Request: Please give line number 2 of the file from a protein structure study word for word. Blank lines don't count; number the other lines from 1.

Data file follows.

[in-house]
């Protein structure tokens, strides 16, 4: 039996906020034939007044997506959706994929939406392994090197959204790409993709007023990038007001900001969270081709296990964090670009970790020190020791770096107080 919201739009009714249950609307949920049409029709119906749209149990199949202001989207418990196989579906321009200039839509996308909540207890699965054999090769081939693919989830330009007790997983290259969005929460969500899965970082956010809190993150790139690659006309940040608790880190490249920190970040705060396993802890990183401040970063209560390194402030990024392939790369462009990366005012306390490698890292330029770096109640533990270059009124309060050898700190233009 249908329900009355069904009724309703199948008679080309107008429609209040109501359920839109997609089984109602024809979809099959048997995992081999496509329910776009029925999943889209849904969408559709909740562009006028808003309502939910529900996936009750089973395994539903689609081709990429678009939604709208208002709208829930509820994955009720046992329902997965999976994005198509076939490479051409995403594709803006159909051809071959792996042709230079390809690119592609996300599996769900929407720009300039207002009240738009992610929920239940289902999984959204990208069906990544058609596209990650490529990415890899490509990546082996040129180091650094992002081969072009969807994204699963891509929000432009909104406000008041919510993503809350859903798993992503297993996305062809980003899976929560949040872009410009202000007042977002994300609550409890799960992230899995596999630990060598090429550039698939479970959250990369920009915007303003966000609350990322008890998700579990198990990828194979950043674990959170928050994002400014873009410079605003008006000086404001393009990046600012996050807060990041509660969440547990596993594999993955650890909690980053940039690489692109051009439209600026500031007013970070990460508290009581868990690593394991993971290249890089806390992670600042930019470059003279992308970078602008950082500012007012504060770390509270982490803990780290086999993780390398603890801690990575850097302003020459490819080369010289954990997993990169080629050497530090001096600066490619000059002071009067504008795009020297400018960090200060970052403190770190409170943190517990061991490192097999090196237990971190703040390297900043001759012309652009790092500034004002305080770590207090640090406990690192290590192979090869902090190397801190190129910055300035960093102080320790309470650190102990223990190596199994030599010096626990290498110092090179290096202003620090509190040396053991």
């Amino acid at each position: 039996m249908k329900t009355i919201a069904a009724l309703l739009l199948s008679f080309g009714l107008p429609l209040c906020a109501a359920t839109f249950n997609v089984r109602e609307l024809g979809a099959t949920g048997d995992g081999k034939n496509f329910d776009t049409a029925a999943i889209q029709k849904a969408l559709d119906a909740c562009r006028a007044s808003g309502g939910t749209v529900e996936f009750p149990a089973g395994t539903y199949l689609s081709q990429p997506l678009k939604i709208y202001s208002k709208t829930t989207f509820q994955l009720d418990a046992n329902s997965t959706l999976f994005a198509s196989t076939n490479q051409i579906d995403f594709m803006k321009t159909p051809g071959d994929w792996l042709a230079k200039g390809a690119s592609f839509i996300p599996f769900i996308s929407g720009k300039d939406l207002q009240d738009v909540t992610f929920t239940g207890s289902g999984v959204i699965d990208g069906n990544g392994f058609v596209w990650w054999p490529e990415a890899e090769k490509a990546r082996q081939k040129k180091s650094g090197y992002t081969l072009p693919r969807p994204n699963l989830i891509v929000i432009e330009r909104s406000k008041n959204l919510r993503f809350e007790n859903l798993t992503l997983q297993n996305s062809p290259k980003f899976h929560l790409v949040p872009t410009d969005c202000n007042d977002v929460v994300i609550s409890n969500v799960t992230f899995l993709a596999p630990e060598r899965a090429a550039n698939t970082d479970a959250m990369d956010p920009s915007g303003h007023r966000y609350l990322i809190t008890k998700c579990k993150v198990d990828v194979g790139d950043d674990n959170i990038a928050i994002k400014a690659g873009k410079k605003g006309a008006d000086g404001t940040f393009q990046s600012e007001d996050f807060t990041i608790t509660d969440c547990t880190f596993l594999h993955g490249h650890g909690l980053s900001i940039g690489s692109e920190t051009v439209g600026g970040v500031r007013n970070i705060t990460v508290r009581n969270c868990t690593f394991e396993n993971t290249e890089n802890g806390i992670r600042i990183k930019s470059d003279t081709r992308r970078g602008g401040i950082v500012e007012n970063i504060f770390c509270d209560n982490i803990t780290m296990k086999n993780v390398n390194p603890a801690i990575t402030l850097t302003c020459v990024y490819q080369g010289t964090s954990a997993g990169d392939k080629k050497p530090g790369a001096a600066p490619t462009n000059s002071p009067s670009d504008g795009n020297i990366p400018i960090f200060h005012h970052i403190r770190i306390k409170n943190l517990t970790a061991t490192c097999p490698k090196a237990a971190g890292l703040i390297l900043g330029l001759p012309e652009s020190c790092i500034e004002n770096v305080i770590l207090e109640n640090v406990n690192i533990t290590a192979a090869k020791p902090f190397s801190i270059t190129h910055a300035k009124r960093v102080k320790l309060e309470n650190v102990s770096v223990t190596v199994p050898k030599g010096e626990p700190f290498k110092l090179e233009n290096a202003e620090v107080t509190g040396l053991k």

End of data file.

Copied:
């Protein structure tokens, strides 16, 4: 039996906020034939007044997506959706994929939406392994090197959204790409993709007023990038007001900001969270081709296990964090670009970790020190020791770096107080 919201739009009714249950609307949920049409029709119906749209149990199949202001989207418990196989579906321009200039839509996308909540207890699965054999090769081939693919989830330009007790997983290259969005929460969500899965970082956010809190993150790139690659006309940040608790880190490249920190970040705060396993802890990183401040970063209560390194402030990024392939790369462009990366005012306390490698890292330029770096109640533990270059009124309060050898700190233009 249908329900009355069904009724309703199948008679080309107008429609209040109501359920839109997609089984109602024809979809099959048997995992081999496509329910776009029925999943889209849904969408559709909740562009006028808003309502939910529900996936009750089973395994539903689609081709990429678009939604709208208002709208829930509820994955009720046992329902997965999976994005198509076939490479051409995403594709803006159909051809071959792996042709230079390809690119592609996300599996769900929407720009300039207002009240738009992610929920239940289902999984959204990208069906990544058609596209990650490529990415890899490509990546082996040129180091650094992002081969072009969807994204699963891509929000432009909104406000008041919510993503809350859903798993992503297993996305062809980003899976929560949040872009410009202000007042977002994300609550409890799960992230899995596999630990060598090429550039698939479970959250990369920009915007303003966000609350990322008890998700579990198990990828194979950043674990959170928050994002400014873009410079605003008006000086404001393009990046600012996050807060990041509660969440547990596993594999993955650890909690980053940039690489692109051009439209600026500031007013970070990460508290009581868990690593394991993971290249890089806390992670600042930019470059003279992308970078602008950082500012007012504060770390509270982490803990780290086999993780390398603890801690990575850097302003020459490819080369010289954990997993990169080629050497530090001096600066490619000059002071009067504008795009020297400018960090200060970052403190770190409170943190517990061991490192097999090196237990971190703040390297900043001759012309652009790092500034004002305080770590207090640090406990690192290590192979090869902090190397801190190129910055300035960093102080320790309470650190102990223990190596199994030599010096626990290498110092090179290096202003620090509190040396053991």